I enjoy a sport even more than sakura hunting: It’s Momiji autumn leaves hunting. At the beginning of November, the foliage of Japanese maple trees turns red before falling during winter. For this reason, Japanese people love to go to Kyoto (京都) in autumn to admire its thousands of red and orange Momiji. I join them with pleasure every year, looking for the area’s hidden treasures with my camera.
After living in Kyoto for more than two years, I had the chance to discover the most popular Momiji season destinations. Next, I wanted to seek out the lesser-known gems hidden within the region where I could take the time to admire the fall colors. As I don’t have a driver’s license, I was looking for places accessible by public transportation, which is not so easy to find when looking in the remote region of the prefecture. Then, one of my Japanese friends told me about the small village of Ohara, only one hour from the center of Kyoto by bus. Let me tell you more about this hidden gem and discover this mythical village in the mountains of Kyoto!
- What is Ohara Famous for?
- The Best Autumn Leaves Viewing Spots to See in Ohara
- What is the Local Cuisine in Ohara?
- Best places to eat in Ohara
- How to Access Ohara
What is Ohara Famous for?
This village named Ohara (大原), which means “large field,” is hidden in the heart of the mountains at the base of Mount Hiei (比叡山), not far from its little sister Yase (八瀬). It is located within Kyoto, in Sakyo-ku (左京区) district, bordering the Takano River. This small rural village, often forgotten by tourists, is the ideal destination for an excursion to the heart of nature: bamboo forest, rice fields, and cedar forest stretching as far as the eye can see. No doubt, we are indeed in the Japanese countryside, far from the crowd of Shijo-Kawaramachi (四条河原町), the center of Kyoto, and its busy districts.
This little corner of paradise is full of history, mainly because it shelters several temples from the Tendai branch, enough to start a Buddhist pilgrimage during your excursion. And there is more! It is an agricultural village once famous for its firewood production. When there was neither electricity nor gas, the women of Ohara used to walk to Kyoto carrying bundles of branches or firewood on their heads to sell them. They were then known as Oharame (大原女), literally “Ohara women.” Every year, the Oharame Festival honors this tradition during spring and fall, where participants parade through the city in historical costumes.
The Best Autumn Leaves Viewing Spots to See in Ohara
The countryside of Kyoto is rich in places to discover and adventures to experience. Unfortunately, when I went to Ohara, I spent the day there before coming back to Kyoto at night, so I did not have the chance to stay there. However, I had the opportunity to discover the best spots, which I would like to share with you.
Sanzen-in Temple, home of the protective jizo statues on their moss mats
Come during fall, and you will be taken into a world of warm colors as you enter the doors of Sanzen-in Temple. In mid-November, you will see hundreds of red and orange Momiji waiting for days to cool down before dropping their leaves.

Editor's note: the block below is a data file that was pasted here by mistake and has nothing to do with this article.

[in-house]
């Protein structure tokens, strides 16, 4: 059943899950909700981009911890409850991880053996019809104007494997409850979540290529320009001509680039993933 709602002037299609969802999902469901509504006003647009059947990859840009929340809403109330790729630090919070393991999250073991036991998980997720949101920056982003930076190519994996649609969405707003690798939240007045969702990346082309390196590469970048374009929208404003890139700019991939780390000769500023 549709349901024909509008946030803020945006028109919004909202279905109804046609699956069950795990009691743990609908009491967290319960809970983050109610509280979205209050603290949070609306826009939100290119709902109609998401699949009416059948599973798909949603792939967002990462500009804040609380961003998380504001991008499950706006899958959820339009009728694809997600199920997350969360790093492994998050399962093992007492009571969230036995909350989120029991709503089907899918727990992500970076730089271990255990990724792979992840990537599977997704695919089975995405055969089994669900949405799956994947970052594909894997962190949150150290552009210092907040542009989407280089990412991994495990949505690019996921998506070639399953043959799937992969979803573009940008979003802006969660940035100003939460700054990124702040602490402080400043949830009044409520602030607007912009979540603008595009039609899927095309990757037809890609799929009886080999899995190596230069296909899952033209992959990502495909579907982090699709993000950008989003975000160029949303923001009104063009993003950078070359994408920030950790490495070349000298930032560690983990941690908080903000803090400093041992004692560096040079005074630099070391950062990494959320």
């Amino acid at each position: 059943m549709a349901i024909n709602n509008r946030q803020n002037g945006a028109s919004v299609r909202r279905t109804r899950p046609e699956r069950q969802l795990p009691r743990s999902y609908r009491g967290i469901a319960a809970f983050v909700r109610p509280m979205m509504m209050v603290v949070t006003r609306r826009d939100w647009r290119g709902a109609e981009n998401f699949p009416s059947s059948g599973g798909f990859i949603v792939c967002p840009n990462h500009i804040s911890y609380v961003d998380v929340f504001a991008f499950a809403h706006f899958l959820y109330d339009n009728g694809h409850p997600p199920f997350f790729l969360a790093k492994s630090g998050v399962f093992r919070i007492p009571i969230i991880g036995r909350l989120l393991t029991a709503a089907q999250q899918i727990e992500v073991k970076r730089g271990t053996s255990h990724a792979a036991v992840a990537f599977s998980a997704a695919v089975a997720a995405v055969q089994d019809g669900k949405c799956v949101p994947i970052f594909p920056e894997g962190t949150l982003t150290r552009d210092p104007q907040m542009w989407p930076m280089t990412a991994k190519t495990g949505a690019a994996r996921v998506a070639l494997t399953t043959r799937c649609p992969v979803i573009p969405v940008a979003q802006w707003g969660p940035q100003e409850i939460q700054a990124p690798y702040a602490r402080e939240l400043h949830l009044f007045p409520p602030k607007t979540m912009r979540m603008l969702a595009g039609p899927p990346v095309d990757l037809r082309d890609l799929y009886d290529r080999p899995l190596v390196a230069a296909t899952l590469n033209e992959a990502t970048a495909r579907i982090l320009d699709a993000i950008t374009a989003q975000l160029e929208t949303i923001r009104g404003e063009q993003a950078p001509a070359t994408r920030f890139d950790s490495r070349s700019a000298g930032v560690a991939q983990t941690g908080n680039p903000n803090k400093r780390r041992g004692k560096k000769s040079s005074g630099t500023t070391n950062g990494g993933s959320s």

「京都 大原 三千院–『女ひとり』、大沢桃子。
“At Sanzen-in in Ohara, Kyoto– Onna Hitori (a young woman), Momoko Osawa.
There is a young woman tired of love “
Sanzen-in Temple (三千院) is a Buddhist temple founded by the monk Saicho, who introduced Tendai Buddhism to Japan in 804. It is a so-called Monzeki temple, one of the few temples whose main priests were once members of the imperial family. In the Ojo Gokuraku-in Hall (往生極楽院), built-in 985, hides a precious treasure: a statue of Amida Buddha, along with two bodhisattvas, Kannon and Seishi. Together, they keep this place of great importance and are the most precious treasure of Ohara village.
Once you pass through the Goten-mon Gate (御殿門), you will be invited to take off your shoes to walk on the tatami mats through the temple hallways before arriving at the Shuheki-en Garden (聚碧園) and its moss paradise. It turns out that Sanzen-in Temple is famous for its moss gardens, a true invitation to contemplation and meditation. You will be able to sit on the tatami mats to enjoy this excellent green show and meditate quietly. You can even enjoy tea for an extra charge. Then you just have to close your eyes, listen to the surrounding calm, and be surprised to think that you could stay here forever.
After your meditation, you can put on your shoes to explore the garden in detail: a deep green paradise like in a Studio Ghibli movie. A tranquil atmosphere and the smell of plants permeate the garden, and you may be tempted to look up to the sky to admire the different colors of the Momiji.
But don’t make the same mistake I did! During my visit, I was so hypnotized by the Momiji that I forgot to look around. More specifically, look downwards to your feet, where you will see many small jizo statues.
These little guys are actually bodhisattvas who protect children and travelers, and many of them are hidden under the moss, blending perfectly with the landscape. When I realized this, I had to turn back to ensure I didn’t miss any, so keep your eyes open!
Do you know the star of Ohara jizo? On social networks, when we talk about Ohara village, it is without any doubt this picture that wins by its popularity: two little jizo cuddling each other and smiling under a moss blanket. This photogenic view is the pride of the Sanzen-in temple, but be careful not to miss them as I did the first time. These two statues are tiny and blend in perfectly, making finding them even more fun.
Sanzen-in is one of the most beautiful religious monuments in Ohara village. Nature is everywhere in Ohara in all seasons, but it is definitely in autumn when you can admire this delightful blend of orange-red and emerald green. Ohara is located in the North, so Momiji usually starts to turn red in mid-November, about one week earlier than in the center of Kyoto. This magical place is even well known in popular culture as it has been mentioned in several pieces of enka, the traditional Japanese song. So, when you visit, lose yourself in this ocean of nature under the watchful eye of the protective jizo!
Hosen-in temple, its autumn leaves garden, and its multi-centenary pine tree
“Another temple?” you may say. Ohara is a small traditional Japanese village, so temples were, and still are, an integral part of daily life (a bit like churches in the USA). Ohara has many temples, each with its own characteristic.
To reach the entrance of the Hosen-in temple, you will have to cross a small alley where thousands of Momiji can be seen. If you look up to the sky, you will find yourself under a tunnel of Japanese maple leaves. This part is just in front of the temple entrance and is therefore accessible for free, which probably explains why so many people were there during our visit.